Via Thomson Reuters, a news release from the NGO Plan International: Guinea Ebola epidemic threatening to become a regional crisis. Excerpt:
The Ebola epidemic in the Republic of Guinea is threatening to become a regional health crisis endangering a vast population, warns humanitarian organisation Plan International.
The region of Forest Guinea, where most of the 59 reported deaths have occurred, is close to the border with Sierra Leone and Liberia. A few suspected cases have already been reported in Sierra Leone.
Plan works in the worst-affected areas of Forest Guinea and is calling for a coordinated emergency response involving Guinea, Liberia and Sierra Leone to contain the deadly virus. The organisation has started supporting the Guinean authorities which have launched a full-fledged response to the Ebola crisis.
“The Ebola fever is one of the most virulent diseases known to mankind with a fatality rate up to 90 percent. Communities in the affected region stretch across the borders and people move freely within this area. This poses a serious risk of the epidemic becoming widespread with devastating consequences,” said Ibrahima Touré, Plan International Country Director in Guinea.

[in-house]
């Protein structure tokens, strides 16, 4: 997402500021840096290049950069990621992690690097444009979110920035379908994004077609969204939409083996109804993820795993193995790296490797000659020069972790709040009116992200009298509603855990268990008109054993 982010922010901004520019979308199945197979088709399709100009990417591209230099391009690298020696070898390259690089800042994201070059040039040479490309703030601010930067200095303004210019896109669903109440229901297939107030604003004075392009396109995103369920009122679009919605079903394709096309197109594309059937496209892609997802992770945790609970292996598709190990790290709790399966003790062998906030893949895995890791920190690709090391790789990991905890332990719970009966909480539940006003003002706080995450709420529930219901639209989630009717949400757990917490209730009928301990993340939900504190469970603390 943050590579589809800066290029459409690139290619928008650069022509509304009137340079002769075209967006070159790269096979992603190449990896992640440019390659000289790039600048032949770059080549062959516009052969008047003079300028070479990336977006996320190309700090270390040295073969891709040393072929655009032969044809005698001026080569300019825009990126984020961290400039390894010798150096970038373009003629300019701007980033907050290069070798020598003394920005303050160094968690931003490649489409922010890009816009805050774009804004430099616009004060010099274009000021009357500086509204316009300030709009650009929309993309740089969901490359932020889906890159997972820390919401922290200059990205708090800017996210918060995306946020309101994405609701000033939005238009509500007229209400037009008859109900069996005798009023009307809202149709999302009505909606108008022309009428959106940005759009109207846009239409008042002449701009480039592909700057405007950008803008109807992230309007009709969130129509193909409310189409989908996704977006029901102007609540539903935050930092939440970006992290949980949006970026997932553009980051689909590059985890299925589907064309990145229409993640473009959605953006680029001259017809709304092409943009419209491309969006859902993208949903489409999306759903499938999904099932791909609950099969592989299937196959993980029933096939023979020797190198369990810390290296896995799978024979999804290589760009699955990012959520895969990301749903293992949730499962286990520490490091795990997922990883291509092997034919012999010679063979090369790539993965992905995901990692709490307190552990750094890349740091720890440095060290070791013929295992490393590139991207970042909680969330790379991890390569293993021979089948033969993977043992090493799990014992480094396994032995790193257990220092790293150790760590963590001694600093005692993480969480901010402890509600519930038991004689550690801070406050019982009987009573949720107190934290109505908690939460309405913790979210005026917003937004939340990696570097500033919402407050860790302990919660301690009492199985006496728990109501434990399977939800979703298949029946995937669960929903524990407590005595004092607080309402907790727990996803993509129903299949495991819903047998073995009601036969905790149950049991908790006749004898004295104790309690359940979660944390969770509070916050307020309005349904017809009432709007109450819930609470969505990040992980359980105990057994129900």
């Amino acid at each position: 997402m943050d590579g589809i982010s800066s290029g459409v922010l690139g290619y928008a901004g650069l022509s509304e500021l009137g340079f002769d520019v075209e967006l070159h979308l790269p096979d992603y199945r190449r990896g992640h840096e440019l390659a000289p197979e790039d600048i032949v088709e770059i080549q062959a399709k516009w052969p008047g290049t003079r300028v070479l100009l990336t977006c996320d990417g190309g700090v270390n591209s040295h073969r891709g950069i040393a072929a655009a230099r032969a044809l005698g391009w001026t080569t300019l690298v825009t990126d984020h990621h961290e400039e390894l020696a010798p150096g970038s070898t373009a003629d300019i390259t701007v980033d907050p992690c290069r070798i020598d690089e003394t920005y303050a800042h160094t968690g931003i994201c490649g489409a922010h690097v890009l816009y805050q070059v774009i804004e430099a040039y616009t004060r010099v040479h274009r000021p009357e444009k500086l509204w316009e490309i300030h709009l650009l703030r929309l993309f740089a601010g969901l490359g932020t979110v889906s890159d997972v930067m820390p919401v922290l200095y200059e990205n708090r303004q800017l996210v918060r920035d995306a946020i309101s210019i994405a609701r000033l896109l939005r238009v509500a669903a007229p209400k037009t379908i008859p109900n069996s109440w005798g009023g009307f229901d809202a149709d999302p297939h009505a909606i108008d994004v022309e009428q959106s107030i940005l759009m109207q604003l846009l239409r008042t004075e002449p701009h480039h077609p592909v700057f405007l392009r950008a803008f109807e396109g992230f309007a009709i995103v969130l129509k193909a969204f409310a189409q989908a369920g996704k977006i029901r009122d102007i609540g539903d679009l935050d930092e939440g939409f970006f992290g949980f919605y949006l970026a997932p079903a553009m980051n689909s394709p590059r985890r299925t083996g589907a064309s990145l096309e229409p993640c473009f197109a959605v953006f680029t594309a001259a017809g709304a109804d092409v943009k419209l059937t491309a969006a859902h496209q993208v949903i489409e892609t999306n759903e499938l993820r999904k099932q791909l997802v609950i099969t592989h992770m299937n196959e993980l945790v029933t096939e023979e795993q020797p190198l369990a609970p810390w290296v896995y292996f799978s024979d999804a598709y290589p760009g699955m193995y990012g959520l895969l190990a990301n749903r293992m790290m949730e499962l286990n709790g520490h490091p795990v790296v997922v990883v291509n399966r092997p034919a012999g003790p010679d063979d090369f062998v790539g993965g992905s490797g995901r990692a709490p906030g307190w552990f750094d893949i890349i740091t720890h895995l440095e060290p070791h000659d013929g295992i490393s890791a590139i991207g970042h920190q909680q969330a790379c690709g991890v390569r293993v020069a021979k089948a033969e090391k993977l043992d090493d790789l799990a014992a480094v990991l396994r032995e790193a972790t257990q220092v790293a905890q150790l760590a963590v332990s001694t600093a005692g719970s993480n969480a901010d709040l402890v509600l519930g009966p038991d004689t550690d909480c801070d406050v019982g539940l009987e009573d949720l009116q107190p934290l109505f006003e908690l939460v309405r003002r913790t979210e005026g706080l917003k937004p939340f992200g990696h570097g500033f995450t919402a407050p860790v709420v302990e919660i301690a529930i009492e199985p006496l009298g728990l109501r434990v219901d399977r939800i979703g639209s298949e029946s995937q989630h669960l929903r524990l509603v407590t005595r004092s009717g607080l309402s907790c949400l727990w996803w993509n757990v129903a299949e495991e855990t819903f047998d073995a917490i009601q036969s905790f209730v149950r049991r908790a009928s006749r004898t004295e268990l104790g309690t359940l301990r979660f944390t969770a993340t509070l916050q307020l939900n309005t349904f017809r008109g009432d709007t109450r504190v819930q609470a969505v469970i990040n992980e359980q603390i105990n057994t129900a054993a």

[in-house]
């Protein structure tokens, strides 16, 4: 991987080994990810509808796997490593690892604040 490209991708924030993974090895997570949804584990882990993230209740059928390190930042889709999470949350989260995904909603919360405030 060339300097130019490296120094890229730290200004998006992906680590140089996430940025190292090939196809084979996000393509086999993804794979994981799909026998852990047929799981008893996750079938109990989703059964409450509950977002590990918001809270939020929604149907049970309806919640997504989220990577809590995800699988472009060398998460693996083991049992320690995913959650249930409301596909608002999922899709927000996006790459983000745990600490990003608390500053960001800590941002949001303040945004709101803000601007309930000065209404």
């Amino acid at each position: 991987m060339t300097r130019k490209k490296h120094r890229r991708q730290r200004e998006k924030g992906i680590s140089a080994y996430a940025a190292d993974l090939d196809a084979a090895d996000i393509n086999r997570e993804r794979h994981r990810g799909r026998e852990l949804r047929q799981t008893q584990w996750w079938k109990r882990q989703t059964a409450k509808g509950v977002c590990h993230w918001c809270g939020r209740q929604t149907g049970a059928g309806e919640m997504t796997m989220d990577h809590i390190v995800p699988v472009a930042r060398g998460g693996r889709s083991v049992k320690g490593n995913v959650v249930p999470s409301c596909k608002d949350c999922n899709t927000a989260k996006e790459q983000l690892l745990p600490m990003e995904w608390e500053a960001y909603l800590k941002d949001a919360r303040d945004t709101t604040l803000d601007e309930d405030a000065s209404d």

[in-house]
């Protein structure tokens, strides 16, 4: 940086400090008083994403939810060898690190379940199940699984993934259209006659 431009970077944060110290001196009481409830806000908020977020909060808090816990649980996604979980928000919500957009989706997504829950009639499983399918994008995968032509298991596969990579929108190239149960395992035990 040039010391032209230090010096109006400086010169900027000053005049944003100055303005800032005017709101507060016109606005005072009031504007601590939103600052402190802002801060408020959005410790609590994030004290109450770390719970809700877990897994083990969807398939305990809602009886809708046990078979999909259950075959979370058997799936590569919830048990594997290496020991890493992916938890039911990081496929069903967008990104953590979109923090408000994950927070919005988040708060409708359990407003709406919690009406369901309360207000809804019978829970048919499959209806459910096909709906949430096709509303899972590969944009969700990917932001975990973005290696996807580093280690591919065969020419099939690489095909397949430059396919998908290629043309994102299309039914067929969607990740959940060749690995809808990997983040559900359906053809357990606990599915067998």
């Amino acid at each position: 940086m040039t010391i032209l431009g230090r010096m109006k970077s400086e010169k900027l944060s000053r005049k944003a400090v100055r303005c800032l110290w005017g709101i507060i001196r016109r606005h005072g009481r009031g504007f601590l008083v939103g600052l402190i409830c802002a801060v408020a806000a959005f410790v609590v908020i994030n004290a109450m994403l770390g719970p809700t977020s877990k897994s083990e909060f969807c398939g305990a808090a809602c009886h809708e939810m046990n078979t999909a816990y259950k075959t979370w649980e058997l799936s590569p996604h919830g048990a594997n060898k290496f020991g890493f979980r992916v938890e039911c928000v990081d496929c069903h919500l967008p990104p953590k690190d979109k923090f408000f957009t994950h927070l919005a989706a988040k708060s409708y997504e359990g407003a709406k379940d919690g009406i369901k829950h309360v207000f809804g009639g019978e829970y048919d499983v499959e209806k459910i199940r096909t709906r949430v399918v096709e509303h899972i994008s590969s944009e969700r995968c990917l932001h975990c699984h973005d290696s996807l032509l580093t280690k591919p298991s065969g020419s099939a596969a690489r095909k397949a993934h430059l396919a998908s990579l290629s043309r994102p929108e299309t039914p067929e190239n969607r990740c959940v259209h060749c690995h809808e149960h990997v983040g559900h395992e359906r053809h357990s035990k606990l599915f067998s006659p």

“Communities, especially children, in the border areas between Guinea, Liberia and Sierra Leone are vulnerable and need immediate support. A large scale preventive action will need to be put in place rapidly,” he added.
Plan staff in the affected area report that people are extremely concerned about the lethal Ebola virus which spreads by contact with infected people or animals. “Even though most people are going about their normal business, there is a strong fear of the disease in the communities. A few people have even left the affected area for Conakry,” said Mamady Dramé, Plan’s programme unit manager in Macenta, Forest Guinea.
“Rumours about the disease are rife in the affected areas. Sudden deaths of people have given rise to all sorts of stories among the population. The authorities, aware of the potential panic, are trying their best to encourage people to only consider information released by local officials and messages broadcast on local radio.”
“Local authorities are working with religious leaders in mosques and churches to provide information to people on preventive measures. It is critical that people receive clear and accurate information on what they can do to protect themselves,” he added.
There is no treatment or vaccine available for Ebola fever. It therefore poses a huge challenge for the Guinean authorities to stop the virus from spreading.